Hiring an external succession candidate comes at a cost – literally. External CEO candidates require an extensive search, which costs your organization time. Additionally, the search process generally costs your organization money and man-power to ensure you are selecting the best fit for your organization. This may be fine if your CEO is planning to leave and prepares for their absence in advance, but in the case of sudden leader loss, this search period can set a company back. Additionally, external hires tend to cost more. They earn, on average, 18 to 20 percent more than internal promotions[ii]. Once in the role, there are additional time costs to external hires. It tends to take longer to learn the industry, organization, and specifics of their role. There’s no denying that external hires are the more costly choice between the two options.

As with internal candidates, the strengths of external hires can become weaknesses. A lack of solid relationships with others in the senior management team can make it hard for a new CEO to be effective. Innovation always comes with risk, and the new ideas of an outsider CEO may cause friction among the leadership team. Their new ideas may be naively constructed if the external CEO is unfamiliar with the industry or context in which a company exists.

With so many things to consider, how can a company decide if internally promoting a CEO succession candidate is better than hiring an external CEO? In this case, context is key.

When to Promote a CEO Internally

If your organization is on a good path when your leader leaves, with solid revenue, promising projects, and bright prospects, an internal CEO is more likely to stay the course. Internal hires will be able to use their knowledge of the company, its history, and its current trajectory to ensure the positive path is maintained. If developed internally, leaders will have the necessary traits to be successful. A transparent CEO succession planning process will mean other senior leaders and members of the organization accept this internal hire as the best fit for the role and will be likely to support their decisions.

When to Recruit a CEO Externally

However, if your company has a future that is uncertain or worse, trending in the negative, an external hire can be a breath of fresh air. External CEOs can offer new ideas and perspectives to help turn your company around, and they likely won’t be married to a failing strategy. They will be able to make tough cuts to keep a financially-faltering company afloat. Your company will pay more for their novelty, but if your company is at risk, you may not be able to afford not to go external.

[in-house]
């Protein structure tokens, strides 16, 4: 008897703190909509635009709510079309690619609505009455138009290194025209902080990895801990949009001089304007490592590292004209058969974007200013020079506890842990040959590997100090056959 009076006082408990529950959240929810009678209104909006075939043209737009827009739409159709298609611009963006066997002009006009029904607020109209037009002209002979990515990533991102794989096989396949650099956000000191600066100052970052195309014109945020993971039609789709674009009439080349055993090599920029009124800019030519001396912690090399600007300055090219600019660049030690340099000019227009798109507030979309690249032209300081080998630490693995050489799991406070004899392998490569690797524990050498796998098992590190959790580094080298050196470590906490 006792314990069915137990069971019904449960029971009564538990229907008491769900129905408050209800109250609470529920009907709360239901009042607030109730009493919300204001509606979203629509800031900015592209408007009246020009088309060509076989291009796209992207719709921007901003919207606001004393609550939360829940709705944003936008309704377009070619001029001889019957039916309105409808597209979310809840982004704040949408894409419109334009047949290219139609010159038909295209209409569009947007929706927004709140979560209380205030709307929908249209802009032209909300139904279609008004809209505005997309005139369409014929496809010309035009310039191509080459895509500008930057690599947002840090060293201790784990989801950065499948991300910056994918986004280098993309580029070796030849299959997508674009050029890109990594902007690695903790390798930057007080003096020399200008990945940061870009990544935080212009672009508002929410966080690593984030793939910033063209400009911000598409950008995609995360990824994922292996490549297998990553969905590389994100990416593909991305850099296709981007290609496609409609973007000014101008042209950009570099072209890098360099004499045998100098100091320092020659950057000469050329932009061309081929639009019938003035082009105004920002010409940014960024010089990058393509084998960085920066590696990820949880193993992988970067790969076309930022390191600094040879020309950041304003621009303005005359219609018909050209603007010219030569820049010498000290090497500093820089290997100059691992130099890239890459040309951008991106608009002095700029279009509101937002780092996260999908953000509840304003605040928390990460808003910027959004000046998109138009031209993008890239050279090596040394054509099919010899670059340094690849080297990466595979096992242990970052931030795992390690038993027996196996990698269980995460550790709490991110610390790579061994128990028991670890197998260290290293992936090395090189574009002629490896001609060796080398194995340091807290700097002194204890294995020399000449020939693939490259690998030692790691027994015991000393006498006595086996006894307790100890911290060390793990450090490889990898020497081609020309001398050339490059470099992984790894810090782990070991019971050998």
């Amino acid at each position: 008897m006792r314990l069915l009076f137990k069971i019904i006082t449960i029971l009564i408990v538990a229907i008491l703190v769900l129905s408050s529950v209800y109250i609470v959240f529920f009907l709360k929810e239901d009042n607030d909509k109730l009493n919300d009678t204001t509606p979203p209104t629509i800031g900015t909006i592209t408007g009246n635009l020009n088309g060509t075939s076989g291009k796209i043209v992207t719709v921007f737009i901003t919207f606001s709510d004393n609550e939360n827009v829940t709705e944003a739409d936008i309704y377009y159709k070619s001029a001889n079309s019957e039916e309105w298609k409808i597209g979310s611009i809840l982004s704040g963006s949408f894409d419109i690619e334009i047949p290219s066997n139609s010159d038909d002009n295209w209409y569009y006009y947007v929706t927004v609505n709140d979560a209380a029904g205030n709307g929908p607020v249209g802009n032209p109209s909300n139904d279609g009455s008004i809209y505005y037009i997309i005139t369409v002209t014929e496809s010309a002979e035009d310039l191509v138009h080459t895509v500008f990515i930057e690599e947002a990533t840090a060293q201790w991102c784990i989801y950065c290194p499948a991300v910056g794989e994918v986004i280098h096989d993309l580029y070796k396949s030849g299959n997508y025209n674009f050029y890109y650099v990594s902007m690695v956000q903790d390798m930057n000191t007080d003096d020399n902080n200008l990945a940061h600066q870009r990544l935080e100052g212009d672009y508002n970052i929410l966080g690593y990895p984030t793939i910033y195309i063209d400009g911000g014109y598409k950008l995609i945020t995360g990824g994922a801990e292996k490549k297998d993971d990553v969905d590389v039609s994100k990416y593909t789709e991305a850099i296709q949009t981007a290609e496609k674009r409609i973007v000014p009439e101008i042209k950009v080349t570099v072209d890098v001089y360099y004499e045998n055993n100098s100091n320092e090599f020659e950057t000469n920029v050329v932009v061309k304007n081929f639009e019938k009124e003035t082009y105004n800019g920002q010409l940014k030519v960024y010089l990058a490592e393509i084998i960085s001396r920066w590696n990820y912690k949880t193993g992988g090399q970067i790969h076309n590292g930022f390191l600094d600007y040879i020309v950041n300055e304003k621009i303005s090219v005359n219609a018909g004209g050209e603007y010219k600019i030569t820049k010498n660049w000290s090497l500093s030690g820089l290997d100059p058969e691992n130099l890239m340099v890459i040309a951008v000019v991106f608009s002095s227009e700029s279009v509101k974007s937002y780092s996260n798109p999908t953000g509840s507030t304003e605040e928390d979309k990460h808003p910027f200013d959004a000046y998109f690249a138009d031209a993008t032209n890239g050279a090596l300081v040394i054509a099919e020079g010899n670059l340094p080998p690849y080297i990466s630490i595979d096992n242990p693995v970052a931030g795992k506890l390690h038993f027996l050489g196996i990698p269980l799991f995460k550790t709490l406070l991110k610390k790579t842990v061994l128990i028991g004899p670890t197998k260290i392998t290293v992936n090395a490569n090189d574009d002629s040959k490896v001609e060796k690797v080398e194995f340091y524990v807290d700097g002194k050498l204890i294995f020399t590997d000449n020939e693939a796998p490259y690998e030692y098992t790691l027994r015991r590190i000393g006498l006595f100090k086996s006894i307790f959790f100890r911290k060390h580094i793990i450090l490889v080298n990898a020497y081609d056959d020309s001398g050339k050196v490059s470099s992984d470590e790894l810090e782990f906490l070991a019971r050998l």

Key Considerations When Hiring Internally vs. Externally

Either way, choosing a new CEO is an important decision that cannot be made lightly. Your company will need to make a decision based on the unique balance of timing, finances, industry, and availability. Before hiring a CEO, consider leveraging the expertise of an external succession planning consultant to help you make the right choice and to navigate the process that follows.

At SIGMA, we want to help your company make the right choices. Our experienced consultants can provide personal solutions with our custom CEO Succession Plans. With our Launch Series, we deliver your unique Succession Plan in just 30 days. We also offer long-term consulting services to help you navigate difficult succession planning situations. Contact us for more information on our Launch Series, Succession Planning process, and other succession planning offerings.

[i] Zajac, E. J. (1990). CEO selection, succession, compensation, and firm performance: A theoretical integration and empirical analysis. Strategic Management Journal, 11, 217-230.

[ii] Krell, E. (Jan 7, 2015). Weighing internal vs. external hires. Retrieved from:

About the Author

Brittney Anderson, Ph.D.

Senior Consultant & Executive Coach

Brittney is a member of our coaching and consulting team. She brings her expertise in evidence-based practice to provide companies with leadership solutions that meet their needs. Primarily, Brittney helps her clients prepare for their future with succession planning and comprehensive leadership development programs. As an executive coach, she helps leaders hone their skills using a process-based approach to development.